22 December 2005

Portable, Sweet Portable

In previous years, I was fortunate enough to teach in a portable. A trailer. Or, if you like, a "modular classroom." For some, this might not sound like a great deal. Isn't a "real" classroom---one inside the building---much better?

There are some advantages to being inside the school building, but not many. Out in the portable, you're mistress (or master) of your own destiny. You control the climate. You can turn off the speaker if you don't want to be bothered with announcements. All that hallway noise and other distractions from outside your classroom? Not a problem.

Modular classrooms are not supposed to be permanent solutions, although that is usually what happens. The one I taught in is nearly 25 years old. Since it was not designed to be a permanent structure, there are issues with the stability of the floor and a rather frightening collection of mold growing in the walls. But if you're a quick growing school or district, you don't have a lot of choice in terms of using portable classrooms. Permanent structures require lots of capital. Trailers are ~$100,000 each. (I wrote about funding problems for school buildings a few months ago.)

I don't know about laws in every state, but in Washington, when a new school building is proposed, it has to be built around current enrollment---not future projections. It can be a few years in between the start of such a project and the first day of school there. What you end up with (as in a case in our district) is a brand new building...and 10 portables sitting outside because the school isn't large enough.

The Boston Globe published an article this week on these "Educational Building Blocks." (id: bugmenot@123.com; password: bugmenot) Apart from the teachers who actually use these spaces, those quoted in the article are unhappy with having to use modular classrooms for more than a few years. None of the naysayers seem to have a (financial) plan for getting rid of them.

Some schools do what they can in order to help these mobile structures blend in with the rest of the campus. Others, like one elementary in my district, embrace the "trailer" aspect and put plastic flamingos and other ephemera outside. Whatever the attitude, these temporary structures aren't going away from your area school anytime soon.


Anonymous said...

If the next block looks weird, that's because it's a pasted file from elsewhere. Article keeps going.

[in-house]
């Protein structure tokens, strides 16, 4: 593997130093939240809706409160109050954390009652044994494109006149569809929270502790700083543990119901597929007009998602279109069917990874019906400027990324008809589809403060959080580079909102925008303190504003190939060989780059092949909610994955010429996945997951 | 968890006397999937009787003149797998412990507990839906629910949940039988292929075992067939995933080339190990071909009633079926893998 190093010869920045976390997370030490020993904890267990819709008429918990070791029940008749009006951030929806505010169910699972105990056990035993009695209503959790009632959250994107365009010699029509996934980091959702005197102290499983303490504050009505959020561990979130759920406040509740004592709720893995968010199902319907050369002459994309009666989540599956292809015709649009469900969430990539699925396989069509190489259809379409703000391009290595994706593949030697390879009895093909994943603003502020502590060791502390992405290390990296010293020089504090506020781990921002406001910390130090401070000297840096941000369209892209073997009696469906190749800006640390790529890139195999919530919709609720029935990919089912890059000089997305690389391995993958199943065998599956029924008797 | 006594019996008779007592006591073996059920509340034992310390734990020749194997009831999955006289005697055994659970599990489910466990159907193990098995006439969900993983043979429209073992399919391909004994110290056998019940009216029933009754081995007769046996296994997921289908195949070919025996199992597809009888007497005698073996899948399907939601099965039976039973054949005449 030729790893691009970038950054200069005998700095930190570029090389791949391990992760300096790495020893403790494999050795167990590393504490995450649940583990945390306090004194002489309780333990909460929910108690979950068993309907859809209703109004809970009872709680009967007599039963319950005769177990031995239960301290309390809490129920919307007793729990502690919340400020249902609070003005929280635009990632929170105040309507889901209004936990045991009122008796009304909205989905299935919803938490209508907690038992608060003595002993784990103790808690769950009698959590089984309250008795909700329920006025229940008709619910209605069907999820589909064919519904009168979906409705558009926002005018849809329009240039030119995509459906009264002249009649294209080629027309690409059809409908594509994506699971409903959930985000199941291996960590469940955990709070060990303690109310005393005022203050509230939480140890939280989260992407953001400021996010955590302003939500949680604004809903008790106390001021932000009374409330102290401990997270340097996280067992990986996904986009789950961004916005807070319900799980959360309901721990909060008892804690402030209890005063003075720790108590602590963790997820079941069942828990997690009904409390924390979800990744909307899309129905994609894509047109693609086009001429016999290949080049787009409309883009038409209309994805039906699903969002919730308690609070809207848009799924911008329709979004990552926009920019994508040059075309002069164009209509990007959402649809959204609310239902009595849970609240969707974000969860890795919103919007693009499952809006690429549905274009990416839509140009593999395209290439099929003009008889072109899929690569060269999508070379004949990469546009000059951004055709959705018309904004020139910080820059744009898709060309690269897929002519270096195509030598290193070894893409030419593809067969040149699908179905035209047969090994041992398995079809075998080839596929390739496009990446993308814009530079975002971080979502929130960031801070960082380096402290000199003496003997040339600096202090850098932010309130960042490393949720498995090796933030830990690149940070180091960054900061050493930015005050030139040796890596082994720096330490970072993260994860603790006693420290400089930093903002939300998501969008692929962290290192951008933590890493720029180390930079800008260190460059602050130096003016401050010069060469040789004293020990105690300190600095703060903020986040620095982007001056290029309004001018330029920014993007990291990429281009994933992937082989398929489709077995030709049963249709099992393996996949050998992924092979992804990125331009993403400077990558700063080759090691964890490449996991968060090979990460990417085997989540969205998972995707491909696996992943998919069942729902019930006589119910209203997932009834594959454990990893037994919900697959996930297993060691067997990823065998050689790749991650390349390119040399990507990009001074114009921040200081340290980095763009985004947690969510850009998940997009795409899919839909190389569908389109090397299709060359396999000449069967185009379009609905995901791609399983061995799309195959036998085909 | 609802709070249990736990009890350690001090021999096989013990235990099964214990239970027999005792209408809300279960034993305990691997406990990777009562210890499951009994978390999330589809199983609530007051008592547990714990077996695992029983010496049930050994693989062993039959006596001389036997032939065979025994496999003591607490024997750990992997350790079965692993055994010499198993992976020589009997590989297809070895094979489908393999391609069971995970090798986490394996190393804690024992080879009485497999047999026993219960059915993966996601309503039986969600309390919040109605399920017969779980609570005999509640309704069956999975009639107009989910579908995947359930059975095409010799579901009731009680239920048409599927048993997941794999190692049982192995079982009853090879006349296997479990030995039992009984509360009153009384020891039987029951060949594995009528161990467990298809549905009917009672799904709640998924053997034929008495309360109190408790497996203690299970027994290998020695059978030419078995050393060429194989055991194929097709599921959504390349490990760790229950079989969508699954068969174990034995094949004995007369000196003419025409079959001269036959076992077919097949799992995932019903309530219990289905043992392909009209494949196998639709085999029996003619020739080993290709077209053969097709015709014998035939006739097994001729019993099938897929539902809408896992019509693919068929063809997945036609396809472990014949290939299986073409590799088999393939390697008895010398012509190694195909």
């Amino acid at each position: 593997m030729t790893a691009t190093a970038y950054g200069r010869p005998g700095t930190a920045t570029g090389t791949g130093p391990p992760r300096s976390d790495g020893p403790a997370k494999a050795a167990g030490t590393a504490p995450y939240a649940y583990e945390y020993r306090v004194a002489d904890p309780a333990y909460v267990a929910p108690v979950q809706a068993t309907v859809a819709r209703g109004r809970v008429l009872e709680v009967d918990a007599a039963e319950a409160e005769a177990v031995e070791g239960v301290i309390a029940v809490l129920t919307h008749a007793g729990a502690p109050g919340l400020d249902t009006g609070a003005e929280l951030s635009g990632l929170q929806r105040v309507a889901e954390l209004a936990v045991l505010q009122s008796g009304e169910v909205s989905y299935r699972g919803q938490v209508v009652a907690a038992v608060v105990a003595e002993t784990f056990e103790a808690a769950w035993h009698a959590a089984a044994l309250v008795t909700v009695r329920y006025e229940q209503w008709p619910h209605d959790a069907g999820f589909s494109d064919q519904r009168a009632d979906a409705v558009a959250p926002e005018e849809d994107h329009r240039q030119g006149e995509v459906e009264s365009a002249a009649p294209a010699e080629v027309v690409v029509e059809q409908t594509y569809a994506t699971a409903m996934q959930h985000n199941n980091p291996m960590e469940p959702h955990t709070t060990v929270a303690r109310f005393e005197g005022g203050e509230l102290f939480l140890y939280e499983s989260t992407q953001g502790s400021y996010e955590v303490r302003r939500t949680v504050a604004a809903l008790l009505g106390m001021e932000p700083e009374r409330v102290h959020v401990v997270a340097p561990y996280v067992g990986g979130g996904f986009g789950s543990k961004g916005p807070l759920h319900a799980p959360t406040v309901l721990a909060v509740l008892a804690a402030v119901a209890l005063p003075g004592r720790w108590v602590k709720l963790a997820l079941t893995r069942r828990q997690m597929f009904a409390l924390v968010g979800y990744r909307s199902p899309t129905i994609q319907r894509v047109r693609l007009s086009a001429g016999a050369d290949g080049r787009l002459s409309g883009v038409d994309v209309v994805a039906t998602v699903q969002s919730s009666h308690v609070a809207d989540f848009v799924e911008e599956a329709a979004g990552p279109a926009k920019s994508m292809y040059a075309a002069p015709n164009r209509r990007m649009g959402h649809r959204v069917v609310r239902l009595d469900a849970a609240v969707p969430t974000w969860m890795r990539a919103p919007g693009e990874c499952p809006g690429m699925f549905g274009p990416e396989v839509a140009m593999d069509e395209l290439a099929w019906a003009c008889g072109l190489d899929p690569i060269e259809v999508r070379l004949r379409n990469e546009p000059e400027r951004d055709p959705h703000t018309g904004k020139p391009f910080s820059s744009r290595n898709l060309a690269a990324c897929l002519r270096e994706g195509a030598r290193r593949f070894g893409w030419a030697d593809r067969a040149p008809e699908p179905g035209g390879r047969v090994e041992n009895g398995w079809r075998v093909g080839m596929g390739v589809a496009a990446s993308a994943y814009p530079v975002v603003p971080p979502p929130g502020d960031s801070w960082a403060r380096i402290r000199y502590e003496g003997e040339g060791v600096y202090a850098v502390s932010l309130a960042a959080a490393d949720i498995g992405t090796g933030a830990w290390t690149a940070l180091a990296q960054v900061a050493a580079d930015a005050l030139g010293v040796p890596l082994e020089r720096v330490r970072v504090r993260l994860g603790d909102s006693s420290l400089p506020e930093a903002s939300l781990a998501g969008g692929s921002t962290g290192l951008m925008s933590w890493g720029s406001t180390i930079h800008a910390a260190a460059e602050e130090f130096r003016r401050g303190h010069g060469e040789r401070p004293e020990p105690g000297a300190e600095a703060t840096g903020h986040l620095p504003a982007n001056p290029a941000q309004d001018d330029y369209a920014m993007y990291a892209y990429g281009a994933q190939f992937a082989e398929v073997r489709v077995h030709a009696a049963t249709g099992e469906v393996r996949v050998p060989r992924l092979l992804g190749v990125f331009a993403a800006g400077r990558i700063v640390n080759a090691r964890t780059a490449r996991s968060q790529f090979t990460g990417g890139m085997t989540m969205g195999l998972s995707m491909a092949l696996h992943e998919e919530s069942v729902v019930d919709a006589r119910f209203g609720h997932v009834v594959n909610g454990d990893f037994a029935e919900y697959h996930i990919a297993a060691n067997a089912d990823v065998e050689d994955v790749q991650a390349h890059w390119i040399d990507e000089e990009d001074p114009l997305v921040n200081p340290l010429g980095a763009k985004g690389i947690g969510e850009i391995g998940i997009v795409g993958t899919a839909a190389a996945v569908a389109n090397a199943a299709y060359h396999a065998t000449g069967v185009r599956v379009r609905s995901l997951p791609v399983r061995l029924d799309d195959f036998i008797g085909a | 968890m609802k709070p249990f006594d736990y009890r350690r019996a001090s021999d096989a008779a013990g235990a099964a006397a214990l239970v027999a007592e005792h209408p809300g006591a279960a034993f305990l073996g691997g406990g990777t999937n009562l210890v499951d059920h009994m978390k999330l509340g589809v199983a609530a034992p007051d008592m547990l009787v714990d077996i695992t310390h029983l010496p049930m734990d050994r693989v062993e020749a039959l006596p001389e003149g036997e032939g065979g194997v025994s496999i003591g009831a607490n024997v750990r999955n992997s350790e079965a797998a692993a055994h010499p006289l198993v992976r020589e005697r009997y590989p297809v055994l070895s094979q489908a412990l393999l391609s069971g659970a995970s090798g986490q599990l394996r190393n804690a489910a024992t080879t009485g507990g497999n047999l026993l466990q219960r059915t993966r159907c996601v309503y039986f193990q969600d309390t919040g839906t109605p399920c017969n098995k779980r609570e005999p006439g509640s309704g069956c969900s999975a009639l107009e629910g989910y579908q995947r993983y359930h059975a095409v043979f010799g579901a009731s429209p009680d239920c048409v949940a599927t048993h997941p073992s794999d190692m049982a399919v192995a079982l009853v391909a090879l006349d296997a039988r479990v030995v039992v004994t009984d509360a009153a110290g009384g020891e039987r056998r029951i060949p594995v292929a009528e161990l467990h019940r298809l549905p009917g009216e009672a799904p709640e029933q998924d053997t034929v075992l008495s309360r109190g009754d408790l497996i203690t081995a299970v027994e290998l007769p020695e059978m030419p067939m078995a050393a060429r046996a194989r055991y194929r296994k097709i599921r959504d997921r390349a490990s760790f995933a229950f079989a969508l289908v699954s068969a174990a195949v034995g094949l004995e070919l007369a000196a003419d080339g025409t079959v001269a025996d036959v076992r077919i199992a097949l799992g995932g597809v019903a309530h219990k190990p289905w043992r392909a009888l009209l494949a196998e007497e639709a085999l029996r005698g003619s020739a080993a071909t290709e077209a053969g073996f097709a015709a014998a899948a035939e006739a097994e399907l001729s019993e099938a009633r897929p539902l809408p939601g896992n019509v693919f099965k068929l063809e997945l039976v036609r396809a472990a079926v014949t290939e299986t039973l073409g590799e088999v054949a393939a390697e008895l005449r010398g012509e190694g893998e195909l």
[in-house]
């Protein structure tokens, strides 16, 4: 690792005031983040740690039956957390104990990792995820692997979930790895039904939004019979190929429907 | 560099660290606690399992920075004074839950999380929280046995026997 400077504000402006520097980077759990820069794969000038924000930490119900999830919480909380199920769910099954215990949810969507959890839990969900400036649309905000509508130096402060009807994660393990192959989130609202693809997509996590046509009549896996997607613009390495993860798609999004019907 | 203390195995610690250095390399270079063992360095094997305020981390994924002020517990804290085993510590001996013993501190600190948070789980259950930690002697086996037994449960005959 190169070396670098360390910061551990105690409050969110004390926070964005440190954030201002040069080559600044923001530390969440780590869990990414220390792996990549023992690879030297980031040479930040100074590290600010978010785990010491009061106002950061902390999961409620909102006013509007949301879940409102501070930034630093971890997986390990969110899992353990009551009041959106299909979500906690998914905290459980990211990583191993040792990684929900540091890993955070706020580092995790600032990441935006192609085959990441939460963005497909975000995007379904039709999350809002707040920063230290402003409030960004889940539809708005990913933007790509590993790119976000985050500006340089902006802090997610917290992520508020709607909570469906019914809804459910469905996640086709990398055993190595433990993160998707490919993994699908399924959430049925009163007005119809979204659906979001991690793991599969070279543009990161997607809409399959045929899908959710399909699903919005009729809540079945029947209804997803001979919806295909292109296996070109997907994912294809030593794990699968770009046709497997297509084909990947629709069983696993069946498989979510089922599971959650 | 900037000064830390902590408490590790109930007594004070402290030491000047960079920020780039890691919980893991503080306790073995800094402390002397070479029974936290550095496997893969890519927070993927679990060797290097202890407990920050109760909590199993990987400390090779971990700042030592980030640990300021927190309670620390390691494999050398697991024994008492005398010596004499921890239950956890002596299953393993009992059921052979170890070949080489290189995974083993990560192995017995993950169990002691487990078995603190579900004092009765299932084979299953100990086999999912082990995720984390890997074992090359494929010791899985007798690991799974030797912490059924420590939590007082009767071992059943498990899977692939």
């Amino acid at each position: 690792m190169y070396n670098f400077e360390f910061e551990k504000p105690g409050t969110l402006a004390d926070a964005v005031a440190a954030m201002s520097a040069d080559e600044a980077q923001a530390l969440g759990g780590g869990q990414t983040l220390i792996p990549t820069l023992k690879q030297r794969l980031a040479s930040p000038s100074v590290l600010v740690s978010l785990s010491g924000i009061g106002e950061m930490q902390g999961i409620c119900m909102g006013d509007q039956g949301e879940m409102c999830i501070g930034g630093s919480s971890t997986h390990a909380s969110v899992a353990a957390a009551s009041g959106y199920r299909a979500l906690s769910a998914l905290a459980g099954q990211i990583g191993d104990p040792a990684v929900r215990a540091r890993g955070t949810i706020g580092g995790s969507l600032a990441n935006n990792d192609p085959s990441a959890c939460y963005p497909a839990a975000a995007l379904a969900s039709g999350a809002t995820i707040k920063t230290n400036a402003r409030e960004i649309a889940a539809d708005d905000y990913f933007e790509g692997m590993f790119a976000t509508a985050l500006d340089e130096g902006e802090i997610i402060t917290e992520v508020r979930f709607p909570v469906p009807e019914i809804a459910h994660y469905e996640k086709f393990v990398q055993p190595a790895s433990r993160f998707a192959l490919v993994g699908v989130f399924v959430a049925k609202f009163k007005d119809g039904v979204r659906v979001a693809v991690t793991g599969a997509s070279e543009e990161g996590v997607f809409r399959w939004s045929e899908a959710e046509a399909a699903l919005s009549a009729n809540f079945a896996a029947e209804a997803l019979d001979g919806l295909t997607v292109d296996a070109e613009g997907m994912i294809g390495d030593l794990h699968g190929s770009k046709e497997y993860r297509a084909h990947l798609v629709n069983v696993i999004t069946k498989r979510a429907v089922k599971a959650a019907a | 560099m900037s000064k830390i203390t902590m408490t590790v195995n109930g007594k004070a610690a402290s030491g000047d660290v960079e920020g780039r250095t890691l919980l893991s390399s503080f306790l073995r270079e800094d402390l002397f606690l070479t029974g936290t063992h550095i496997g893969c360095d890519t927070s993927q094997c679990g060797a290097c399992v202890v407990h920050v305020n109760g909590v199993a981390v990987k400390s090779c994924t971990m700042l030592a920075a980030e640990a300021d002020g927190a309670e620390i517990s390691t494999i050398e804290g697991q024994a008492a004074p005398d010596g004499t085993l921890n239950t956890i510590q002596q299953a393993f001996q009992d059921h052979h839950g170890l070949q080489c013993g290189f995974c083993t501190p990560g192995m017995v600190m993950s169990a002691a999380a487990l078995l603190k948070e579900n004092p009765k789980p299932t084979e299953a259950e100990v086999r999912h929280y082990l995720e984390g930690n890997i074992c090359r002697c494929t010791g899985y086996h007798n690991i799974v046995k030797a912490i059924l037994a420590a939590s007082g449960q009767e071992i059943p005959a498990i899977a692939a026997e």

I taught in a portable for years and it definately had it's advantages. But it could be lonely.

Anasazi Hiker

Christine said...

I love my mobile learning cottage! While I cannot turn off the speaker (or if I can, I haven't figured it out yet), I do love the ability to control my climate. Everyone at school was complaining about the chill in the building and I had to gloat that my room was nice and warm! In my opinion, the best part about the trailer is the ability to open windows and regulate the amount of natural light. None of the classrooms in the building have windows that open - or even windows that let in much light. On any given day, I only have half the lights turned on in the room.

Because we're already outside, on nice days I take the kids outside to the hill next to the trailer for the silent reading or journal writing.

I share my trailer with one of the members of my team. Sadly, the third member has to be inside, no room for her outside! We're never lonely - we love being outside. We joke that if they ever break up our team, my trailermate and I will have to duke it out over custody rights to the trailer. :)

Anonymous said...

I'm concerned about building standards and regulation of portable classrooms. I read on this other lady's blog that many states don't have regulations for classroom trailers: http://catherineineburg.wordpress.com/2007/03/29/learning-cottages/

As you've said, these buildings become permanent fixtures and there are many aging structures that I'm afraid haven't seen proper maintenance. For one thing, there are sometimes serious air quality issues that I don't think parents are aware of, like mold growth in aging structures and radiation from chemicals in new buildings. Did you know that, with the urgency to deal with overcrowding, many classrooms are put up so quickly that they aren't allowed to properly air out? My goodness! : http://www.360mobileoffice.com/portable-classroom-airquailty2.htm